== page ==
A Hunger Artist By Roland Barthes Analysis

2077 Words 9 Pages
One- The Loneliest Number
Connection- People yearn for it and yet have disdain for it all at one time. Sometimes it is a spiritual connect to self that one hungers for and at other times it is a sense of belonging to society that is desired. A lacking in either of these areas can bring one to a point of despair. Furthermore, the fear of not having self and social acceptance can result in a “forfeit all” mentality as one can just refuse to participate in the game we call life and withdrawal completely. According to philosopher Roland Barthes, “There is only one way left to escape the alienation of present day society: to retreat ahead of it.” Thus human beings, desiring relationship, instead opt for separation in the hopeless realization
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The fasting is done publically while residing in a cage. Prior to the defection of his audience, in the course of his fasting, he feels compromised for not being able to take the fasting art form to its ultimate limits. This compromise fuels his contempt for those who do not understand the true meaning of his abilities. The hunger artist perceives that his manager and the audience are keeping him from reaching his full potential as he feels that he can do so much more. In addition, the audience though finding a certain fascination with his art is cynical and thinks he is most certainly cheating. Akin to a greedy Hollywood agent, the hunger artist’s manager exploits him for great financial gain while appearing to have his best interest at heart. After popularity wanes, the hunger artist puts himself into a circus where he is only noticed because he is near the animals. The strong contempt he once felt for the audience in the beginning of the story is now replaced with an acceptance of his own insignificance. The story ends with the hunger artist asking for forgiveness as he explains that people should not be admiring of his fasting for he would have eaten if he would” have found food that he liked” (p231). The hunger artist dies in his …show more content…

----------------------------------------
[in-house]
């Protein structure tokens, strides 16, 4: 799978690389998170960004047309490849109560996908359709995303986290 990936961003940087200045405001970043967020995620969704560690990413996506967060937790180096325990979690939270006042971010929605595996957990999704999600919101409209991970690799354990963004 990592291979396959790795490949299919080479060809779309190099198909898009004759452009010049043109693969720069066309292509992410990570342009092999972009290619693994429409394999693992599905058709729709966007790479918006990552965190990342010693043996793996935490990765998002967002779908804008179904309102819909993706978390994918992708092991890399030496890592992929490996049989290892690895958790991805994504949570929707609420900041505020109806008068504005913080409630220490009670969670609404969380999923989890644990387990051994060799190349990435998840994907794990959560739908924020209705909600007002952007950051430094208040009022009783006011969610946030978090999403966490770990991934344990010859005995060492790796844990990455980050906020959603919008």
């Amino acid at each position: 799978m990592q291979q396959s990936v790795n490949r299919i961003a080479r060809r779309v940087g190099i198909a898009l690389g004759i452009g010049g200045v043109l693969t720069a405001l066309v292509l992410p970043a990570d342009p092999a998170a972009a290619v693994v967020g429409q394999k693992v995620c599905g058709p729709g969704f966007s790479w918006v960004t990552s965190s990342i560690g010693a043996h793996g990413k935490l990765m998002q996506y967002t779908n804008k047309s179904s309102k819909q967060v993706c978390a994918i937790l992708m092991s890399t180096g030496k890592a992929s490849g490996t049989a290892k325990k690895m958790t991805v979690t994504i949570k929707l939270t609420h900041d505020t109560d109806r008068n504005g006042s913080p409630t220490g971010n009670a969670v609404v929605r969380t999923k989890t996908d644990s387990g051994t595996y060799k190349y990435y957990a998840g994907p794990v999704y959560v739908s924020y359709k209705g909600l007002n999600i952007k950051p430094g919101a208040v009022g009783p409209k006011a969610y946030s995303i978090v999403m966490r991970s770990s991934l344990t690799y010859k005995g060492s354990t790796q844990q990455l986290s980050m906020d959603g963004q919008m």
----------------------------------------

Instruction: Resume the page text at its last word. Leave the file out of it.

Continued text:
Today there is an increase in alcoholism, drug dependency and human alienation. On one level, it serves to sever apart and isolate the individual who suffers but on a much grander scale it is a loud scream for notice and understanding. People can be trapped in their own world of self-destruction. In this respect, the cage represents the actual imprisonment the hunger artist feels in his own body and to himself. The only way to break free from his own limitations and shortcomings is to ultimately die. Nothing of this world can satisfy and the hunger artist and his cage represents to us, the reader, our own feeling of entrapment in a world where the “pursuit of happiness” is ultimately just as elusive. Kafka says very clearly, in a way that “no syllable might be lost” that satisfaction was not forthcoming “because I couldn’t find the food I liked. If I had found it, believe me, I should have made no fuss and stuffed myself like you or anyone else.” (p 231) Kafka is underlining the hopeless endeavor of gaining a self worth and satisfying significance from the validation of others. The outside world as it watches in horrifying fascination truly is unable to respond to the most basic need of the hunger artist, which is to be perfectly understood and appreciated. The hunger artist physically is emaciated by lack of food but truly is he is starved and made weak by the lack of human

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